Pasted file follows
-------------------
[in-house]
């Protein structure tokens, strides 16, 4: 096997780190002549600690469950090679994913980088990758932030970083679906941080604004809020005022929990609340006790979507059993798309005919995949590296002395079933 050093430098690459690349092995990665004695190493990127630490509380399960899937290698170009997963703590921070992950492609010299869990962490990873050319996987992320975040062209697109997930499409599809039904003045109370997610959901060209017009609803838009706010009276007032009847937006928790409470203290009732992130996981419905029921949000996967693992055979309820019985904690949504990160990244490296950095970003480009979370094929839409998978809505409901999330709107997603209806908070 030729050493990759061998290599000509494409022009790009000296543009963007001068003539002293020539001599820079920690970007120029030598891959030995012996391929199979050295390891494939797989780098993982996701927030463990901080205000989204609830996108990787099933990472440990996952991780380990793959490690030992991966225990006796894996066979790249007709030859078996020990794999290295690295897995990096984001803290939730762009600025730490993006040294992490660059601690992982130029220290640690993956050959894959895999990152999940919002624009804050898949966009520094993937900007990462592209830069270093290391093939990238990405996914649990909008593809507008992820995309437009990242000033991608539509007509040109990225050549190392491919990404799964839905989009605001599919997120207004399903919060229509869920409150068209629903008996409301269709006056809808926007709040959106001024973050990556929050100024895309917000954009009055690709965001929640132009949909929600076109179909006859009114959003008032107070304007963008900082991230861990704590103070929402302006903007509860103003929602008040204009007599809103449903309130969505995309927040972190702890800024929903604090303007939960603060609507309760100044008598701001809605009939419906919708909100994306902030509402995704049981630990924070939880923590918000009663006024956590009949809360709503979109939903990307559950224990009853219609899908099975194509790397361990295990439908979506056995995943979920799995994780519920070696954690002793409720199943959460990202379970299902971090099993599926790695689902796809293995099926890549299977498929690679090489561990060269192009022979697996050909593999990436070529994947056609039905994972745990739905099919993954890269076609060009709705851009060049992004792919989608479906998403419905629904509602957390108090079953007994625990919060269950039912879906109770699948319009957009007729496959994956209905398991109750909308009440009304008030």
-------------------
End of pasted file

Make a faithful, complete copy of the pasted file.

[in-house]
């Protein structure tokens, strides 16, 4: 096997780190002549600690469950090679994913980088990758932030970083679906941080604004809020005022929990609340006790979507059993798309005919995949590296002395079933 050093430098690459690349092995990665004695190493990127630490509380399960899937290698170009997963703590921070992950492609010299869990962490990873050319996987992320975040062209697109997930499409599809039904003045109370997610959901060209017009609803838009706010009276007032009847937006928790409470203290009732992130996981419905029921949000996967693992055979309820019985904690949504990160990244490296950095970003480009979370094929839409998978809505409901999330709107997603209806908070 030729050493990759061998290599000509494409022009790009000296543009963007001068003539002293020539001599820079920690970007120029030598891959030995012996391929199979050295390891494939797989780098993982996701927030463990901080205000989204609830996108990787099933990472440990996952991780380990793959490690030992991966225990006796894996066979790249007709030859078996020990794999290295690295897995990096984001803290939730762009600025730490993006040294992490660059601690992982130029220290640690993956050959894959895999990152999940919002624009804050898949966009520094993937900007990462592209830069270093290391093939990238990405996914649990909008593809507008992820995309437009990242000033991608539509007509040109990225050549190392491919990404799964839905989009605001599919997120207004399903919060229509869920409150068209629903008996409301269709006056809808926007709040959106001024973050990556929050100024895309917000954009009055690709965001929640132009949909929600076109179909006859009114959003008032107070304007963008900082991230861990704590103070929402302006903007509860103003929602008040204009007599809103449903309130969505995309927040972190702890800024929903604090303007939960603060609507309760100044008598701001809605009939419906919708909100994306902030509402995704049981630990924070939880923590918000009663006024956590009949809360709503979109939903990307559950224990009853219609899908099975194509790397361990295990439908979506056995995943979920799995994780519920070696954690002793409720199943959460990202379970299902971090099993599926790695689902796809293995099926890549299977498929690679090489561990060269192009022979697996050909593999990436070529994947056609039905994972745990739905099919993954890269076609060009709705851009060049992004792919989608479906998403419905629904509602957390108090079953007994625990919060269950039912879906109770699948319009957009007729496959994956209905398991109750909308009440009304008030």